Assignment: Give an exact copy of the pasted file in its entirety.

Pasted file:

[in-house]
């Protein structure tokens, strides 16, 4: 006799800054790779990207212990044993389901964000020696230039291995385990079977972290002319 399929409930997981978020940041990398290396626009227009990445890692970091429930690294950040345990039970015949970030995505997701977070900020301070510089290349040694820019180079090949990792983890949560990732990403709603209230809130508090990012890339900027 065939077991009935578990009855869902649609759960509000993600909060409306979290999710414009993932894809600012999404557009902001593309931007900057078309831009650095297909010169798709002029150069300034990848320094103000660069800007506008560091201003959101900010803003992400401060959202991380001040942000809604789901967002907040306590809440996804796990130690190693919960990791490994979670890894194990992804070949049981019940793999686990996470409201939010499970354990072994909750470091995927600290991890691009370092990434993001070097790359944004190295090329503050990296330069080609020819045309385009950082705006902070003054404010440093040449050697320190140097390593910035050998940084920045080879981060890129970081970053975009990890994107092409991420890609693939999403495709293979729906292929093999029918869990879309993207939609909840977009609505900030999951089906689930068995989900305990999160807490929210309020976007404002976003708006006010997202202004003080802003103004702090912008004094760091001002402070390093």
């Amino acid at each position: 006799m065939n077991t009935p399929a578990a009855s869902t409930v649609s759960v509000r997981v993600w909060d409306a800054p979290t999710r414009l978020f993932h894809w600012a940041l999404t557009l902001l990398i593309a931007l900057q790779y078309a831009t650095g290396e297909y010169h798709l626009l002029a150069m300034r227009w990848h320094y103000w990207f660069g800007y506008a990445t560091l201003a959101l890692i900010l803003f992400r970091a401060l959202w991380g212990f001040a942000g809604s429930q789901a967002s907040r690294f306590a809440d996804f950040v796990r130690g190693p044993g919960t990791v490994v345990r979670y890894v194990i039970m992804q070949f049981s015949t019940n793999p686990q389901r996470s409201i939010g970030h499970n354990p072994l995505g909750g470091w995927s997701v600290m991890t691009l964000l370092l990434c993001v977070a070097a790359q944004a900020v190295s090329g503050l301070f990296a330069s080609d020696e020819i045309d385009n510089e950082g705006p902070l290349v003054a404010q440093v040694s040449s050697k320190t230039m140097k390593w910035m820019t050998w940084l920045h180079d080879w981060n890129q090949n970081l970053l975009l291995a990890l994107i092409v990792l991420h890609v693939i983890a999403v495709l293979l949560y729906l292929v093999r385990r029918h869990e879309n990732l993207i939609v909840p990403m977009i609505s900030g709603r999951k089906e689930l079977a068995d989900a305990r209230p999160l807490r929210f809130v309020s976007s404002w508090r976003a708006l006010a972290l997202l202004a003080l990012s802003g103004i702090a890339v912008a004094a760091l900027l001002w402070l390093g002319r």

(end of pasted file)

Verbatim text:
[in-house]
């Protein structure tokens, strides 16, 4: 006799800054790779990207212990044993389901964000020696230039291995385990079977972290002319 399929409930997981978020940041990398290396626009227009990445890692970091429930690294950040345990039970015949970030995505997701977070900020301070510089290349040694820019180079090949990792983890949560990732990403709603209230809130508090990012890339900027 065939077991009935578990009855869902649609759960509000993600909060409306979290999710414009993932894809600012999404557009902001593309931007900057078309831009650095297909010169798709002029150069300034990848320094103000660069800007506008560091201003959101900010803003992400401060959202991380001040942000809604789901967002907040306590809440996804796990130690190693919960990791490994979670890894194990992804070949049981019940793999686990996470409201939010499970354990072994909750470091995927600290991890691009370092990434993001070097790359944004190295090329503050990296330069080609020819045309385009950082705006902070003054404010440093040449050697320190140097390593910035050998940084920045080879981060890129970081970053975009990890994107092409991420890609693939999403495709293979729906292929093999029918869990879309993207939609909840977009609505900030999951089906689930068995989900305990999160807490929210309020976007404002976003708006006010997202202004003080802003103004702090912008004094760091001002402070390093």
């Amino acid at each position: 006799m065939n077991t009935p399929a578990a009855s869902t409930v649609s759960v509000r997981v993600w909060d409306a800054p979290t999710r414009l978020f993932h894809w600012a940041l999404t557009l902001l990398i593309a931007l900057q790779y078309a831009t650095g290396e297909y010169h798709l626009l002029a150069m300034r227009w990848h320094y103000w990207f660069g800007y506008a990445t560091l201003a959101l890692i900010l803003f992400r970091a401060l959202w991380g212990f001040a942000g809604s429930q789901a967002s907040r690294f306590a809440d996804f950040v796990r130690g190693p044993g919960t990791v490994v345990r979670y890894v194990i039970m992804q070949f049981s015949t019940n793999p686990q389901r996470s409201i939010g970030h499970n354990p072994l995505g909750g470091w995927s997701v600290m991890t691009l964000l370092l990434c993001v977070a070097a790359q944004a900020v190295s090329g503050l301070f990296a330069s080609d020696e020819i045309d385009n510089e950082g705006p902070l290349v003054a404010q440093v040694s040449s050697k320190t230039m140097k390593w910035m820019t050998w940084l920045h180079d080879w981060n890129q090949n970081l970053l975009l291995a990890l994107i092409v990792l991420h890609v693939i983890a999403v495709l293979l949560y729906l292929v093999r385990r029918h869990e879309n990732l993207i939609v909840p990403m977009i609505s900030g709603r999951k089906e689930l079977a068995d989900a305990r209230p999160l807490r929210f809130v309020s976007s404002w508090r976003a708006l006010a972290l997202l202004a003080l990012s802003g103004i702090a890339v912008a004094a760091l900027l001002w402070l390093g002319r």